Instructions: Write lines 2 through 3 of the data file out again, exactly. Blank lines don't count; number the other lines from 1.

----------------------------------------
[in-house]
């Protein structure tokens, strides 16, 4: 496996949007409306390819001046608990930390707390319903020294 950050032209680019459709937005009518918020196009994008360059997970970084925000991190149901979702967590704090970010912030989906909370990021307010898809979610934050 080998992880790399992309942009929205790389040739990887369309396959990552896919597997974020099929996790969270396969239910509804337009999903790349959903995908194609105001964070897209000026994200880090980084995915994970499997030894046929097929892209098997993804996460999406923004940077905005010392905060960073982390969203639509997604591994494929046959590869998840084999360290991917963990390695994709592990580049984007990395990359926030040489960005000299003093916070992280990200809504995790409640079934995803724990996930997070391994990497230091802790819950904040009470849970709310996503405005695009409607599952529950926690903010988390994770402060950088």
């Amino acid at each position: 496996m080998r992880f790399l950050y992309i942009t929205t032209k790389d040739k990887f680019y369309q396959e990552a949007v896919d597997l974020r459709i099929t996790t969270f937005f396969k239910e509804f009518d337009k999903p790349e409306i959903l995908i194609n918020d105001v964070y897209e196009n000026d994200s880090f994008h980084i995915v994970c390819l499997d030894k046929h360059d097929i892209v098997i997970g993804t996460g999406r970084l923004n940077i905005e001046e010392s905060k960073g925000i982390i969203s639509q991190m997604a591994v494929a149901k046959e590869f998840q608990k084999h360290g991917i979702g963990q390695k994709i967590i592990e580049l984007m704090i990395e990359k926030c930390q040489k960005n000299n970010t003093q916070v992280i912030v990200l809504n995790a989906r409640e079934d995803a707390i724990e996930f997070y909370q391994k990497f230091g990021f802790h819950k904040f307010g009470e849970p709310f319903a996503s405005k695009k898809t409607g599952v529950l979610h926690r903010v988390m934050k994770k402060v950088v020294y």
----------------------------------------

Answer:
């Protein structure tokens, strides 16, 4: 496996949007409306390819001046608990930390707390319903020294 950050032209680019459709937005009518918020196009994008360059997970970084925000991190149901979702967590704090970010912030989906909370990021307010898809979610934050 080998992880790399992309942009929205790389040739990887369309396959990552896919597997974020099929996790969270396969239910509804337009999903790349959903995908194609105001964070897209000026994200880090980084995915994970499997030894046929097929892209098997993804996460999406923004940077905005010392905060960073982390969203639509997604591994494929046959590869998840084999360290991917963990390695994709592990580049984007990395990359926030040489960005000299003093916070992280990200809504995790409640079934995803724990996930997070391994990497230091802790819950904040009470849970709310996503405005695009409607599952529950926690903010988390994770402060950088």
């Amino acid at each position: 496996m080998r992880f790399l950050y992309i942009t929205t032209k790389d040739k990887f680019y369309q396959e990552a949007v896919d597997l974020r459709i099929t996790t969270f937005f396969k239910e509804f009518d337009k999903p790349e409306i959903l995908i194609n918020d105001v964070y897209e196009n000026d994200s880090f994008h980084i995915v994970c390819l499997d030894k046929h360059d097929i892209v098997i997970g993804t996460g999406r970084l923004n940077i905005e001046e010392s905060k960073g925000i982390i969203s639509q991190m997604a591994v494929a149901k046959e590869f998840q608990k084999h360290g991917i979702g963990q390695k994709i967590i592990e580049l984007m704090i990395e990359k926030c930390q040489k960005n000299n970010t003093q916070v992280i912030v990200l809504n995790a989906r409640e079934d995803a707390i724990e996930f997070y909370q391994k990497f230091g990021f802790h819950k904040f307010g009470e849970p709310f319903a996503s405005k695009k898809t409607g599952v529950l979610h926690r903010v988390m934050k994770k402060v950088v020294y």